Khazâd ai-mênu!

This is the second half of the Dwarvish battle cry Baruk Khazâd! Khazâd ai-mênu!  It translates as "The Dwarves are upon you!", and is the only example we have of a complete sentence in Khuzdul.  It doesn't have a verb, but since it has a subject (Khazâd "The Dwarves") in apposition to a prepositional phrase (ai-mênu "upon you) it matches the syntax requirements of a typical non-verbal or "equational" sentence in Semitic languages.  It shows that the (probably standard) word order for verbless sentences in Khuzdul is subject-predicate, which is the same as in Hebrew and Arabic.

We are told in quite a few places that Khazâd is "Dwarves" or "The Dwarves".  It is the Dwarves' own name for their race, so it could be considered a proper noun.  As such, Arabic would consider it semantically and syntactically definite.  Translating with the word "the" may be simply a requirement of English, not Khuzdul.  This is why we don't see anything we could interpret as a definite article in the sentence.  If the speaker is talking about a specific sub-group of Dwarves, I could see the possibility of adding the definite article to distinguish from talking about the entire race in general.

Khazâd is "Dwarves" or "the Dwarves" and is plural, nominative, definite (proper noun) or sometimes indefinite depending on context.

Ai is the preposition "upon", and is a reduced form of aya. It's common in Semitic languages for prepositions to take reduced forms and attach to their objects when the object is a pronoun, which we have here. The final /a/ apparently gets removed, which is similar what we see when -ûn is added to narag to produce Nargûn.  This occurs in Adunaic as well. The /y/ then changes to an /i/, which is fairly typical when a /y/ appears in a coda position by itself or immediately before another consonant as part of a coda cluster.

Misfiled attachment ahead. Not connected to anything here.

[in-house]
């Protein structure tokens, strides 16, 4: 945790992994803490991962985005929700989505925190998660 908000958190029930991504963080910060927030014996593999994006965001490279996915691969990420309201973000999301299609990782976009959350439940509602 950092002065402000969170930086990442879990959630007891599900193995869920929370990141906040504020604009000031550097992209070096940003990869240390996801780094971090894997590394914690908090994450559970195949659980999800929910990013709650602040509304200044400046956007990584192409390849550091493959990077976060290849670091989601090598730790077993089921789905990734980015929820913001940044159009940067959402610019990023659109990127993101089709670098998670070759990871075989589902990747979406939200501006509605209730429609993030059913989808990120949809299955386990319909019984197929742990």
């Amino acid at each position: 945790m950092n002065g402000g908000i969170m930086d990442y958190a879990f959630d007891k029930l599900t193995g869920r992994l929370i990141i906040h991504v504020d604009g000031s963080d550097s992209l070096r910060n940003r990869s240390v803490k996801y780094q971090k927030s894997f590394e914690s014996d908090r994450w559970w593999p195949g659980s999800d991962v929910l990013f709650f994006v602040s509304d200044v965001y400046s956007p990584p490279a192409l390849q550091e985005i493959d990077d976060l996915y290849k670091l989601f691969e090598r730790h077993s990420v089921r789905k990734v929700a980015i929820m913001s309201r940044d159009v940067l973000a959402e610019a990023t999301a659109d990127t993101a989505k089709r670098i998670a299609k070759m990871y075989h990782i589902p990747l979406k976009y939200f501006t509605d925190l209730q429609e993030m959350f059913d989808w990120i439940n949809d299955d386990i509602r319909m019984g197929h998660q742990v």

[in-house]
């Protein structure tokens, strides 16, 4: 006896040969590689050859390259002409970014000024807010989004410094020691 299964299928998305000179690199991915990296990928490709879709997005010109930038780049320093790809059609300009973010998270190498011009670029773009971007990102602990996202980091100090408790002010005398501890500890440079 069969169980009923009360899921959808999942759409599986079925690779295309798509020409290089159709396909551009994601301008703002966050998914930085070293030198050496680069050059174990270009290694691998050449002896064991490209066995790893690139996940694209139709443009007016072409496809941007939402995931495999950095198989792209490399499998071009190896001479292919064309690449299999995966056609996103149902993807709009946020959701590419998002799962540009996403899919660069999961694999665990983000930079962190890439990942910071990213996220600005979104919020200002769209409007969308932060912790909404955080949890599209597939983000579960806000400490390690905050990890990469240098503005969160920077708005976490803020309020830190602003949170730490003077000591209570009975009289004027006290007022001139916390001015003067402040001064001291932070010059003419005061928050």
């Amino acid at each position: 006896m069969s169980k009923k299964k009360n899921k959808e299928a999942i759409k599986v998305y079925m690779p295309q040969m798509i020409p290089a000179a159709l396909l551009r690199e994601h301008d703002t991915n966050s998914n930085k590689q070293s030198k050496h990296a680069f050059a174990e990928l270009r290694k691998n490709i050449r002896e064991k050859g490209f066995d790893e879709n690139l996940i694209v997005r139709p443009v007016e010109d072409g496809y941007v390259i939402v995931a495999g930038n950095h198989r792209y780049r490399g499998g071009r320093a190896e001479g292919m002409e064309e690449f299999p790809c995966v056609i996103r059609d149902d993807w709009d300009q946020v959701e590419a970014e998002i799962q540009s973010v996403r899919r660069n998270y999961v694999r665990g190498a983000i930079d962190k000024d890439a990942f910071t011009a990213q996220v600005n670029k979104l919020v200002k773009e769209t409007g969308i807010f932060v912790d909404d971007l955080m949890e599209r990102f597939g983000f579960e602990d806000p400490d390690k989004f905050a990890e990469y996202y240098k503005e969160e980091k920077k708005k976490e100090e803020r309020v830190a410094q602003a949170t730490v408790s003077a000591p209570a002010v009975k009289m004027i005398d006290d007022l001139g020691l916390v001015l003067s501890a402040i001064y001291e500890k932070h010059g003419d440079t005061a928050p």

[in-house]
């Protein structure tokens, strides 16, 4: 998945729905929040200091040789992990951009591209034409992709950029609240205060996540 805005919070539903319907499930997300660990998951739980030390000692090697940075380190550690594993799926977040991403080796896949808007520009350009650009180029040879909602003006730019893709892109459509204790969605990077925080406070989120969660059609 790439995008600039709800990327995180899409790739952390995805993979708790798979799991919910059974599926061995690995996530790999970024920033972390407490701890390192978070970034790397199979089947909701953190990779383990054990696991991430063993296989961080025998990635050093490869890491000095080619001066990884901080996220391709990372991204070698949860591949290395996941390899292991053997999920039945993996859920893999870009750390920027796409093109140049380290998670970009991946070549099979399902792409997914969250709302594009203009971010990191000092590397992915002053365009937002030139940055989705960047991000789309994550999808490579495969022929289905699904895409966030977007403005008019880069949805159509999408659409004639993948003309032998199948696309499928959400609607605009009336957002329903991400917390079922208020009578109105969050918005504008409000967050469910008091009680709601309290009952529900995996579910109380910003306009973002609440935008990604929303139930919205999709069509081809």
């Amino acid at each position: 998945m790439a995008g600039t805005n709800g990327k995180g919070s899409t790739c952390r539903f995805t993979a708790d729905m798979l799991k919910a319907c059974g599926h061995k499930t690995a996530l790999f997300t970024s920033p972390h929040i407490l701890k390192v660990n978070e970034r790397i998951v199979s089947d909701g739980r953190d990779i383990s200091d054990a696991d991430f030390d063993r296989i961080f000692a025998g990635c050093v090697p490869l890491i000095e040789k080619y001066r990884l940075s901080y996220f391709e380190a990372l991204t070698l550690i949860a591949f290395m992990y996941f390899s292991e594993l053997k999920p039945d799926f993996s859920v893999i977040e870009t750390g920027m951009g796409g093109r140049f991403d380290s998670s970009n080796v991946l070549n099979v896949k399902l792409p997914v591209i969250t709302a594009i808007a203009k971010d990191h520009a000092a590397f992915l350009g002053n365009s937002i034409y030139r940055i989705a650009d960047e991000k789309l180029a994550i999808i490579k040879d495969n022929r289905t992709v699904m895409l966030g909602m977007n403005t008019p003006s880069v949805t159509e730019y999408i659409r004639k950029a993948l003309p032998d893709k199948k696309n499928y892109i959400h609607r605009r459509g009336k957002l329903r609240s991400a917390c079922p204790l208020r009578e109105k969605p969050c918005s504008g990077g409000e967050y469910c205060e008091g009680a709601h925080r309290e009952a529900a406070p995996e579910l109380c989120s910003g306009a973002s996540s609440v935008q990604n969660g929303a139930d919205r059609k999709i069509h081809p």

Mênu is "accusative pl. 'you' " according to Tolkien. Comparing with Felak-gundu, Uzbad Khazad-dûmu, and Adunaic's objective genitive, it looks like the -u is the accusative marker.  For Khazad-dûm, the final /u/ doesn't get reduced when the accusative -u affix is added, so mên may be the nominative form of mênu.  The object of a preposition apparently is placed in the accusative case.  This is actually a little different from Hebrew and Arabic.  Arabic prepositions make their object take the genitive case, which Khuzdul doesn't seem to have.  Hebrew doesn't have a genitive or accusative case per se, so its prepositional objects are in the same form as subjects.

Khazâd ai-mênu! is thus "The Dwarves are upon you!" and is a verbless sentence with a prepositional predicate

The Lord of the Rings, The Two Towers, Book III, ch 7
The Lord of the Rings, The Return of the King,
Appendix F
The Silmarillion, index, pg 337
The War of the Ring, pg 20
The War of the Jewels, pg 209, 387
Parma Eldalamberon XVII: Words, Phrases and Passages, pg 85